Well, some of them at least. For the next few weeks, you can get up close and even touch hallowed heritage as some of the stones from the Euston Arch return to the scene of their demise.


It’s part of an exhibition about the Euston Arch, put on by the group behind the long simmering campaign to rebuild the arch.

It’s only a modest little exhibition, more to drum up awareness of the campaign than to convey any detail about the plans themselves, which are still in a state of some flux. After all, they still don’t have somewhere to put the arch, let alone any money to pay for it.


But if awareness is the goal, then on my visit, it’s failing, as not a single commuter in a 10 minute loiter joined me, or barely glanced at why someone was taking photos of some old stones in the grass.

Maybe the wet weather and prospect of missing a train causes commuters to rush past, and more leisurely travellers will linger during the day.

But for many, it will be less the spartan information boards that will be of interest than the sight of actual genuine original stones from the actual original Euston Arch, sitting on the grass next to Euston Station.


The stones themselves were ones recovered from the Prescott Channel in Stratford, where they had been dumped as filler when the arch was demolished. Their removal being part of the Olympics preparations, when there were overly optimistic ideas of using barges to cart away more of the Olympic Park building rubble than actually took place.

The exhibition is open for 6 weeks.




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  1. steven way says:

    I stopped and had a look on Saturday, there were at least half a dozen others also looking at the same time so perhaps more awareness than you experienced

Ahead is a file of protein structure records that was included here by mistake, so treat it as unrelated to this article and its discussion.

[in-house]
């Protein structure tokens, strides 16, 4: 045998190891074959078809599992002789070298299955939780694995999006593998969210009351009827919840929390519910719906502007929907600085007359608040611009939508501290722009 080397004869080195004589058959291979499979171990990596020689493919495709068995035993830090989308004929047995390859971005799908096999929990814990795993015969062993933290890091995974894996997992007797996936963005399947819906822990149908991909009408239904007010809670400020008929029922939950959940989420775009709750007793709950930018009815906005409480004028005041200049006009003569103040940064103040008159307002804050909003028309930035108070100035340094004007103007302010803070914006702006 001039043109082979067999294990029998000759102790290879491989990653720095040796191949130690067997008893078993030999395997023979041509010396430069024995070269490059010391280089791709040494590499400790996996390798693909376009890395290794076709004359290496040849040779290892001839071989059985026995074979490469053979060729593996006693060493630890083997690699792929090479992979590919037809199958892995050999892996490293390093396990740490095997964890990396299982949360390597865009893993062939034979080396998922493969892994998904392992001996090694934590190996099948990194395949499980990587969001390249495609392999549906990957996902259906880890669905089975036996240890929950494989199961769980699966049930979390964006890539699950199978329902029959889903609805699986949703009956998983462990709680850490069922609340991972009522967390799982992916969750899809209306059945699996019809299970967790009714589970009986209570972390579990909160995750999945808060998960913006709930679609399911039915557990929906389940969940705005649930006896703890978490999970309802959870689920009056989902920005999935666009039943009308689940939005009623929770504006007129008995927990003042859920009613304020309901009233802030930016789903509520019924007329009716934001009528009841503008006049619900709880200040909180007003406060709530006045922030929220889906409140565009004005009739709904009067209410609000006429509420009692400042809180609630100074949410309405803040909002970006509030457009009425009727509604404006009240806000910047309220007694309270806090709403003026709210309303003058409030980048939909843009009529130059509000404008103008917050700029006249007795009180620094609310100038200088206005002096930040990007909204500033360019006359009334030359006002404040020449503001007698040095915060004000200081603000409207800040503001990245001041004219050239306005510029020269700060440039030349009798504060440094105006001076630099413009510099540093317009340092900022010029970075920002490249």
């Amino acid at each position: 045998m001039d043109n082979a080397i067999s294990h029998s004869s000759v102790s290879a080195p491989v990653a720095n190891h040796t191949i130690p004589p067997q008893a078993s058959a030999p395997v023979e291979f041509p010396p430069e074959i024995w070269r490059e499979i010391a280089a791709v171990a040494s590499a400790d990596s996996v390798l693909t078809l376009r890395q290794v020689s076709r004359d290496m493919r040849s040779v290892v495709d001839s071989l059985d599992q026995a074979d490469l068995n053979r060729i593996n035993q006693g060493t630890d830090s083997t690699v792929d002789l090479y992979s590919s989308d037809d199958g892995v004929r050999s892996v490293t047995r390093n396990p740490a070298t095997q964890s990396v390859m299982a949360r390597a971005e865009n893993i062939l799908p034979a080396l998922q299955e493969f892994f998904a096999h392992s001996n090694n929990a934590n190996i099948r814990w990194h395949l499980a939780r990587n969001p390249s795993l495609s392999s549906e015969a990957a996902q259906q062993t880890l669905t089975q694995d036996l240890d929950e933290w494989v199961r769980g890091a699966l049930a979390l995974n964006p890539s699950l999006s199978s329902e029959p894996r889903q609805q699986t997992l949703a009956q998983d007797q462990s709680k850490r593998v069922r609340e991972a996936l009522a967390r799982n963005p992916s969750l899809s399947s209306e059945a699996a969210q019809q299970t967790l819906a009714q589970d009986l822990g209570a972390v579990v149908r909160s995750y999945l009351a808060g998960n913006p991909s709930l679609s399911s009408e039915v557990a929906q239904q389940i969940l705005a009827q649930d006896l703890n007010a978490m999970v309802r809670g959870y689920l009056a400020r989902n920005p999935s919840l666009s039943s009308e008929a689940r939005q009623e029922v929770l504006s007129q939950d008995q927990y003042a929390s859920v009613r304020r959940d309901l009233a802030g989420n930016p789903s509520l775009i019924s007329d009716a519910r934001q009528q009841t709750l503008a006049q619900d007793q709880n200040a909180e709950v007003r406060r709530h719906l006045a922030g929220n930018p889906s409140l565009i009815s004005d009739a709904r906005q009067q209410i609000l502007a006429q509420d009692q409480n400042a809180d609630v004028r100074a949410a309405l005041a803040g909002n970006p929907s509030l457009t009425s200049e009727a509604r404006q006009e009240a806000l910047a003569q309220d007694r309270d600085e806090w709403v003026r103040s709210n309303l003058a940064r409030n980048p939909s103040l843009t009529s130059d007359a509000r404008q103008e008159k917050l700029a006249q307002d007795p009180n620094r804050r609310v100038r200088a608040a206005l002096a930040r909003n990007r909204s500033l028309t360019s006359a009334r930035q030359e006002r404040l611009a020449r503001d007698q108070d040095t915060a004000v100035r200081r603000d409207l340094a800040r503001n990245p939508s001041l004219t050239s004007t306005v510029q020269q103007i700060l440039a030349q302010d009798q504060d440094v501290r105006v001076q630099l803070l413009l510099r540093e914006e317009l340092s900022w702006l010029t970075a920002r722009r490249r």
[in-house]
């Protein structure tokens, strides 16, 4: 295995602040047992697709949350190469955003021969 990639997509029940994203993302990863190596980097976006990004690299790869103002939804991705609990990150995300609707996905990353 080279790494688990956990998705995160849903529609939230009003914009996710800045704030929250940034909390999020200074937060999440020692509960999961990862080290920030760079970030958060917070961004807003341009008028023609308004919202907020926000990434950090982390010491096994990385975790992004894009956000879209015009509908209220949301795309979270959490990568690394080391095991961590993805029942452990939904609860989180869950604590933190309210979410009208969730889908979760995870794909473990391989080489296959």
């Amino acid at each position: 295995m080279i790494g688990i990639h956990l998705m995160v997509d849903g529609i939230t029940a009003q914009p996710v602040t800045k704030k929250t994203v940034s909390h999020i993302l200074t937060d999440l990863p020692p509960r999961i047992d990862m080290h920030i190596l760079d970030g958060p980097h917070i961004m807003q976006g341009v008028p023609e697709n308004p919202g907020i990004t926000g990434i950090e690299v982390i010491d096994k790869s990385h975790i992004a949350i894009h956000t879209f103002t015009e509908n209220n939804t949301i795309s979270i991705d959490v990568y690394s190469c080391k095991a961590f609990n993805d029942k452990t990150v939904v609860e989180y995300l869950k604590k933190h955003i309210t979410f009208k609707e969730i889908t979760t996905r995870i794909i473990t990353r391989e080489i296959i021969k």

2. Sean McGrath says:

    Good luck with the campaign. Euston Station a classic example of 1960s architectural vandalism. It is an ugly unremarkable space as opposed to the classic railway terminal building it once was like St Pancras, Kings X, Waterloo etc

  3. Pedantic of Purley says:

    If awareness is the goal it must have succeeded because it attracted your attention and made a wider audience aware of it – far more than they would ever have managed by relying solely on “passing trade”.

    • ianvisits says:

      Well, it “attracted my attention” as I follow them on Twitter and they mentioned the exhibition. Still nothing about it on their website though.

  4. Robert says:

    I saw them yesterday and I was impressed by how big they were. The original arch must’ve been a wonder in it’s day. Sadly, it was destroyed to be replaced by the ugly black secret services looking blocks.

  5. Roy Hepper says:

    I lived a matter of a few hundred yards from the amazing Doric Arch from the late 40’s to early 60’s and even at a very early age knew that this very very big building was special, I was heartbroken on my return to the area in the 70’s to see it’s replacement – here I was looking at an ugly dull station where once stood a beautiful historical and magical piece of MY history…. McMillan should have been hung drawn and quartered for his part in it’s demise.

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